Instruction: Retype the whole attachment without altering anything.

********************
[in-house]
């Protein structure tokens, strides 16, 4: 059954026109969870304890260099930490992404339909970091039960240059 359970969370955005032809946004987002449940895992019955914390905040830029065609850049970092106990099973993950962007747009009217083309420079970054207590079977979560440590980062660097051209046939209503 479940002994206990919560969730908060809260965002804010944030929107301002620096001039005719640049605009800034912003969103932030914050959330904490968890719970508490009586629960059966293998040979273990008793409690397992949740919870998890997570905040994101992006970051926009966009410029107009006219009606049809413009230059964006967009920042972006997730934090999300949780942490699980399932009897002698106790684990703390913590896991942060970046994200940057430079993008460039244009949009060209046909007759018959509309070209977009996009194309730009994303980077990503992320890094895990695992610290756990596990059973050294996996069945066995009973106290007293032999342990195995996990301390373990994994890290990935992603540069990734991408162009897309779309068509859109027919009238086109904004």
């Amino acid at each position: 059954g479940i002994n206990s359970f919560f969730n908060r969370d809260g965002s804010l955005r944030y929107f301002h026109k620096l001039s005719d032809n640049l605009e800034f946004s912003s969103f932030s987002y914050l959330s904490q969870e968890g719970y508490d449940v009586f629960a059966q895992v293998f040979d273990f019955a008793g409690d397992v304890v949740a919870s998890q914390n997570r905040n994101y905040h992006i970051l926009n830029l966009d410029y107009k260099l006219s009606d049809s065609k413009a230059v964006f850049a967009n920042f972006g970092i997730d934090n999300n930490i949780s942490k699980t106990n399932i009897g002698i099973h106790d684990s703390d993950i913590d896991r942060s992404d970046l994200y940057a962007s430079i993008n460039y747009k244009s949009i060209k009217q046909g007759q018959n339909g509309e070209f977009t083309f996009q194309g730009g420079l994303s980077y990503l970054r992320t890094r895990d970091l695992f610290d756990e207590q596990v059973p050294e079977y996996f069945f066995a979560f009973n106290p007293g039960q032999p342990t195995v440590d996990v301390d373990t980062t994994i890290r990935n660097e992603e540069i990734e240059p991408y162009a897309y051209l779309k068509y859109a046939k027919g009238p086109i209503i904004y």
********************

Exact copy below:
[in-house]
């Protein structure tokens, strides 16, 4: 059954026109969870304890260099930490992404339909970091039960240059 359970969370955005032809946004987002449940895992019955914390905040830029065609850049970092106990099973993950962007747009009217083309420079970054207590079977979560440590980062660097051209046939209503 479940002994206990919560969730908060809260965002804010944030929107301002620096001039005719640049605009800034912003969103932030914050959330904490968890719970508490009586629960059966293998040979273990008793409690397992949740919870998890997570905040994101992006970051926009966009410029107009006219009606049809413009230059964006967009920042972006997730934090999300949780942490699980399932009897002698106790684990703390913590896991942060970046994200940057430079993008460039244009949009060209046909007759018959509309070209977009996009194309730009994303980077990503992320890094895990695992610290756990596990059973050294996996069945066995009973106290007293032999342990195995996990301390373990994994890290990935992603540069990734991408162009897309779309068509859109027919009238086109904004």
């Amino acid at each position: 059954g479940i002994n206990s359970f919560f969730n908060r969370d809260g965002s804010l955005r944030y929107f301002h026109k620096l001039s005719d032809n640049l605009e800034f946004s912003s969103f932030s987002y914050l959330s904490q969870e968890g719970y508490d449940v009586f629960a059966q895992v293998f040979d273990f019955a008793g409690d397992v304890v949740a919870s998890q914390n997570r905040n994101y905040h992006i970051l926009n830029l966009d410029y107009k260099l006219s009606d049809s065609k413009a230059v964006f850049a967009n920042f972006g970092i997730d934090n999300n930490i949780s942490k699980t106990n399932i009897g002698i099973h106790d684990s703390d993950i913590d896991r942060s992404d970046l994200y940057a962007s430079i993008n460039y747009k244009s949009i060209k009217q046909g007759q018959n339909g509309e070209f977009t083309f996009q194309g730009g420079l994303s980077y990503l970054r992320t890094r895990d970091l695992f610290d756990e207590q596990v059973p050294e079977y996996f069945f066995a979560f009973n106290p007293g039960q032999p342990t195995v440590d996990v301390d373990t980062t994994i890290r990935n660097e992603e540069i990734e240059p991408y162009a897309y051209l779309k068509y859109a046939k027919g009238p086109i209503i904004y």